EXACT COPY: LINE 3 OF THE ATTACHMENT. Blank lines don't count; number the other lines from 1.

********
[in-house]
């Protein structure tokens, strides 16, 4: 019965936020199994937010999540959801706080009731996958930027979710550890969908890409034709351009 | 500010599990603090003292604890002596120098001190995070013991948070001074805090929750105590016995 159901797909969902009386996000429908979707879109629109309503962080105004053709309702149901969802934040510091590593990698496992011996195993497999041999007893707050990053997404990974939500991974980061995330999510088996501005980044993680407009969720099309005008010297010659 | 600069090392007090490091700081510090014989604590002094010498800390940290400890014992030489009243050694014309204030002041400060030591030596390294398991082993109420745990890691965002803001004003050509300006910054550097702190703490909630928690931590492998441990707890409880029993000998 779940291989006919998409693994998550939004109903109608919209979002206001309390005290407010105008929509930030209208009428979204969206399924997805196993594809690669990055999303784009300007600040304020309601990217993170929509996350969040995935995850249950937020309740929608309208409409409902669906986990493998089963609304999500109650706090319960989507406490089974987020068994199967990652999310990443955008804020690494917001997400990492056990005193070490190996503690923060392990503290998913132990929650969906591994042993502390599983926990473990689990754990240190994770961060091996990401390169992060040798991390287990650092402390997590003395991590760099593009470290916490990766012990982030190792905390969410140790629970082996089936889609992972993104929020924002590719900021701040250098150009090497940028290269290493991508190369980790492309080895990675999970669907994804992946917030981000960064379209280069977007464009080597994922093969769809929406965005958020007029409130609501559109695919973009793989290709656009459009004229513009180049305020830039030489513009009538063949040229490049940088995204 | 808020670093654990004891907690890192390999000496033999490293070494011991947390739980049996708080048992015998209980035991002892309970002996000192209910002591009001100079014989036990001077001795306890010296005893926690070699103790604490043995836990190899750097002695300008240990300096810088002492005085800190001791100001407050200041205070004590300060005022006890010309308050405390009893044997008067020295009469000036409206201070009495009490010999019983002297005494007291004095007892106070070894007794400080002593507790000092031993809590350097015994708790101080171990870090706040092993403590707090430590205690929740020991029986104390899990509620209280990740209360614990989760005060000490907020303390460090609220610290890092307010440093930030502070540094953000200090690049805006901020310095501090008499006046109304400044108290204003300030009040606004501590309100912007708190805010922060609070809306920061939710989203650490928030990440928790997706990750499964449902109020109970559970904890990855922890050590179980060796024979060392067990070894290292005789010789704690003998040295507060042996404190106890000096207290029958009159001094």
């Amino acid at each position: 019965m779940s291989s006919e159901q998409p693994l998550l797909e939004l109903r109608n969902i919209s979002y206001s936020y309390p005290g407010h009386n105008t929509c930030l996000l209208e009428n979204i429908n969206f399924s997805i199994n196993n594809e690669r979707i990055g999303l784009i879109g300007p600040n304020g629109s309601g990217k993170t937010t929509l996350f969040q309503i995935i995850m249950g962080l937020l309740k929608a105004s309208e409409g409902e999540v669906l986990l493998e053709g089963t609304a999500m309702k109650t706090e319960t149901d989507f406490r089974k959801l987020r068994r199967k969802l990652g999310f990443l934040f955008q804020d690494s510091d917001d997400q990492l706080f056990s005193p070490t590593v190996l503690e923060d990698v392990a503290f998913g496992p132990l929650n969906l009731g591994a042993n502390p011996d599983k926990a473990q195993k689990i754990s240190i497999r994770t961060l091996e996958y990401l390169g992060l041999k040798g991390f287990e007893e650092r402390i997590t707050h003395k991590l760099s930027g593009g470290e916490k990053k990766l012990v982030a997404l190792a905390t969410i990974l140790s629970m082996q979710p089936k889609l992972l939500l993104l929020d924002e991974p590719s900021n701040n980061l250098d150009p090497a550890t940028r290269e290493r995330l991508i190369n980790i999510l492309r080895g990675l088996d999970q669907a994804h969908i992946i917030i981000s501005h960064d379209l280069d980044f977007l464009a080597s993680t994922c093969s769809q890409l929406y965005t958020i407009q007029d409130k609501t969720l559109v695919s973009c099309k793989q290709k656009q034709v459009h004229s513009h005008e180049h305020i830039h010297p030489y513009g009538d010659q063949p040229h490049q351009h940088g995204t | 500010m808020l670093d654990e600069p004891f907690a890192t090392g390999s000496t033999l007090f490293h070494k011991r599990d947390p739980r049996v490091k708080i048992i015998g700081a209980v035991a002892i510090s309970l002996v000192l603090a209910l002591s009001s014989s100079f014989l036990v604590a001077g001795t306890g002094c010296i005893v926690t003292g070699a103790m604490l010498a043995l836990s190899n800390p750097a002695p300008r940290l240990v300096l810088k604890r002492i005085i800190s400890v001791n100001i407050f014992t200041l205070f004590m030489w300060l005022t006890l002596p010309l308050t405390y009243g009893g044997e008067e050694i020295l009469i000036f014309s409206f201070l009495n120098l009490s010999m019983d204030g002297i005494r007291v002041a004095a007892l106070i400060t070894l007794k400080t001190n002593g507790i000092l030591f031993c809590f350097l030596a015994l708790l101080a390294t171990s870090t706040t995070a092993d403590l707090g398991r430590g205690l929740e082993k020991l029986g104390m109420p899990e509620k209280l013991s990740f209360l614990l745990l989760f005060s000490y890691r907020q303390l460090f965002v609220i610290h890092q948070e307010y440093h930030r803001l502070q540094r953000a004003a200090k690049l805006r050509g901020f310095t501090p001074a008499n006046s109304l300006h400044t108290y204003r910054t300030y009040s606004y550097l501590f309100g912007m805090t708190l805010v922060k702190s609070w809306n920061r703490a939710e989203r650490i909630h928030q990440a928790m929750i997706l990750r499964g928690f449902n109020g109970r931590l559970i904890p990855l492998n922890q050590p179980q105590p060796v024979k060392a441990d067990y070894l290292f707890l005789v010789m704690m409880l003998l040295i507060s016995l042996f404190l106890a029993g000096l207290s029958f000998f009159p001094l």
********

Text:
């Amino acid at each position: 019965m779940s291989s006919e159901q998409p693994l998550l797909e939004l109903r109608n969902i919209s979002y206001s936020y309390p005290g407010h009386n105008t929509c930030l996000l209208e009428n979204i429908n969206f399924s997805i199994n196993n594809e690669r979707i990055g999303l784009i879109g300007p600040n304020g629109s309601g990217k993170t937010t929509l996350f969040q309503i995935i995850m249950g962080l937020l309740k929608a105004s309208e409409g409902e999540v669906l986990l493998e053709g089963t609304a999500m309702k109650t706090e319960t149901d989507f406490r089974k959801l987020r068994r199967k969802l990652g999310f990443l934040f955008q804020d690494s510091d917001d997400q990492l706080f056990s005193p070490t590593v190996l503690e923060d990698v392990a503290f998913g496992p132990l929650n969906l009731g591994a042993n502390p011996d599983k926990a473990q195993k689990i754990s240190i497999r994770t961060l091996e996958y990401l390169g992060l041999k040798g991390f287990e007893e650092r402390i997590t707050h003395k991590l760099s930027g593009g470290e916490k990053k990766l012990v982030a997404l190792a905390t969410i990974l140790s629970m082996q979710p089936k889609l992972l939500l993104l929020d924002e991974p590719s900021n701040n980061l250098d150009p090497a550890t940028r290269e290493r995330l991508i190369n980790i999510l492309r080895g990675l088996d999970q669907a994804h969908i992946i917030i981000s501005h960064d379209l280069d980044f977007l464009a080597s993680t994922c093969s769809q890409l929406y965005t958020i407009q007029d409130k609501t969720l559109v695919s973009c099309k793989q290709k656009q034709v459009h004229s513009h005008e180049h305020i830039h010297p030489y513009g009538d010659q063949p040229h490049q351009h940088g995204t | 500010m808020l670093d654990e600069p004891f907690a890192t090392g390999s000496t033999l007090f490293h070494k011991r599990d947390p739980r049996v490091k708080i048992i015998g700081a209980v035991a002892i510090s309970l002996v000192l603090a209910l002591s009001s014989s100079f014989l036990v604590a001077g001795t306890g002094c010296i005893v926690t003292g070699a103790m604490l010498a043995l836990s190899n800390p750097a002695p300008r940290l240990v300096l810088k604890r002492i005085i800190s400890v001791n100001i407050f014992t200041l205070f004590m030489w300060l005022t006890l002596p010309l308050t405390y009243g009893g044997e008067e050694i020295l009469i000036f014309s409206f201070l009495n120098l009490s010999m019983d204030g002297i005494r007291v002041a004095a007892l106070i400060t070894l007794k400080t001190n002593g507790i000092l030591f031993c809590f350097l030596a015994l708790l101080a390294t171990s870090t706040t995070a092993d403590l707090g398991r430590g205690l929740e082993k020991l029986g104390m109420p899990e509620k209280l013991s990740f209360l614990l745990l989760f005060s000490y890691r907020q303390l460090f965002v609220i610290h890092q948070e307010y440093h930030r803001l502070q540094r953000a004003a200090k690049l805006r050509g901020f310095t501090p001074a008499n006046s109304l300006h400044t108290y204003r910054t300030y009040s606004y550097l501590f309100g912007m805090t708190l805010v922060k702190s609070w809306n920061r703490a939710e989203r650490i909630h928030q990440a928790m929750i997706l990750r499964g928690f449902n109020g109970r931590l559970i904890p990855l492998n922890q050590p179980q105590p060796v024979k060392a441990d067990y070894l290292f707890l005789v010789m704690m409880l003998l040295i507060s016995l042996f404190l106890a029993g000096l207290s029958f000998f009159p001094l």